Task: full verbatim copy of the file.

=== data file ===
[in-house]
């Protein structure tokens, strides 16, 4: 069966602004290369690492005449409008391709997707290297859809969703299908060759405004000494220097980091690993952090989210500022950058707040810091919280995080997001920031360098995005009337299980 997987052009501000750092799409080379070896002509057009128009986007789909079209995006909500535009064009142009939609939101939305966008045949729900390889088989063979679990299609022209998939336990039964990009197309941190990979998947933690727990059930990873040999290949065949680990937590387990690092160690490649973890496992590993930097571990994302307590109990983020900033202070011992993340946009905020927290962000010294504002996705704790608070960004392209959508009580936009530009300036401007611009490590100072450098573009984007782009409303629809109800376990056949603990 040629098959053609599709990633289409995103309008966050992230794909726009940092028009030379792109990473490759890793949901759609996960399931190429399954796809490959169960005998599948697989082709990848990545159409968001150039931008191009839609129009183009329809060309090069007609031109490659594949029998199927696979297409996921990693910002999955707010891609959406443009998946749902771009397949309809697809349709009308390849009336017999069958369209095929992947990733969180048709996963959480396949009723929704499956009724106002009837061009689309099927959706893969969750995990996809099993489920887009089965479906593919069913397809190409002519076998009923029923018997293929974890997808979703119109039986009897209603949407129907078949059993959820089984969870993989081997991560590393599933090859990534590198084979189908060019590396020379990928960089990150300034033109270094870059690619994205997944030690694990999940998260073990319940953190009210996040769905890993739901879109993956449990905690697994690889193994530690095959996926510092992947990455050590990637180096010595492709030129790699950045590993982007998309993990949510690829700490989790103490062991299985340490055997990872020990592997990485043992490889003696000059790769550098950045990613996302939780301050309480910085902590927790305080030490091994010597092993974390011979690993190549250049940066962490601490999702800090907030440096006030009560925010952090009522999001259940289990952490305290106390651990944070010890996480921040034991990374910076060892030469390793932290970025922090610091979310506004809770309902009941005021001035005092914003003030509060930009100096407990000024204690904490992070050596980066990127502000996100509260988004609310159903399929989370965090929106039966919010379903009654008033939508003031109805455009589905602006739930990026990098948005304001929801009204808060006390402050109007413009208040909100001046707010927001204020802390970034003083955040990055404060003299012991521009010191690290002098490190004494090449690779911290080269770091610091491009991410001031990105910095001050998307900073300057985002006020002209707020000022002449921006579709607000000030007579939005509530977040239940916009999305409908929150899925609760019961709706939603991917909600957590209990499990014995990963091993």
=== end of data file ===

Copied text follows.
[in-house]
């Protein structure tokens, strides 16, 4: 069966602004290369690492005449409008391709997707290297859809969703299908060759405004000494220097980091690993952090989210500022950058707040810091919280995080997001920031360098995005009337299980 997987052009501000750092799409080379070896002509057009128009986007789909079209995006909500535009064009142009939609939101939305966008045949729900390889088989063979679990299609022209998939336990039964990009197309941190990979998947933690727990059930990873040999290949065949680990937590387990690092160690490649973890496992590993930097571990994302307590109990983020900033202070011992993340946009905020927290962000010294504002996705704790608070960004392209959508009580936009530009300036401007611009490590100072450098573009984007782009409303629809109800376990056949603990 040629098959053609599709990633289409995103309008966050992230794909726009940092028009030379792109990473490759890793949901759609996960399931190429399954796809490959169960005998599948697989082709990848990545159409968001150039931008191009839609129009183009329809060309090069007609031109490659594949029998199927696979297409996921990693910002999955707010891609959406443009998946749902771009397949309809697809349709009308390849009336017999069958369209095929992947990733969180048709996963959480396949009723929704499956009724106002009837061009689309099927959706893969969750995990996809099993489920887009089965479906593919069913397809190409002519076998009923029923018997293929974890997808979703119109039986009897209603949407129907078949059993959820089984969870993989081997991560590393599933090859990534590198084979189908060019590396020379990928960089990150300034033109270094870059690619994205997944030690694990999940998260073990319940953190009210996040769905890993739901879109993956449990905690697994690889193994530690095959996926510092992947990455050590990637180096010595492709030129790699950045590993982007998309993990949510690829700490989790103490062991299985340490055997990872020990592997990485043992490889003696000059790769550098950045990613996302939780301050309480910085902590927790305080030490091994010597092993974390011979690993190549250049940066962490601490999702800090907030440096006030009560925010952090009522999001259940289990952490305290106390651990944070010890996480921040034991990374910076060892030469390793932290970025922090610091979310506004809770309902009941005021001035005092914003003030509060930009100096407990000024204690904490992070050596980066990127502000996100509260988004609310159903399929989370965090929106039966919010379903009654008033939508003031109805455009589905602006739930990026990098948005304001929801009204808060006390402050109007413009208040909100001046707010927001204020802390970034003083955040990055404060003299012991521009010191690290002098490190004494090449690779911290080269770091610091491009991410001031990105910095001050998307900073300057985002006020002209707020000022002449921006579709607000000030007579939005509530977040239940916009999305409908929150899925609760019961709706939603991917909600957590209990499990014995990963091993």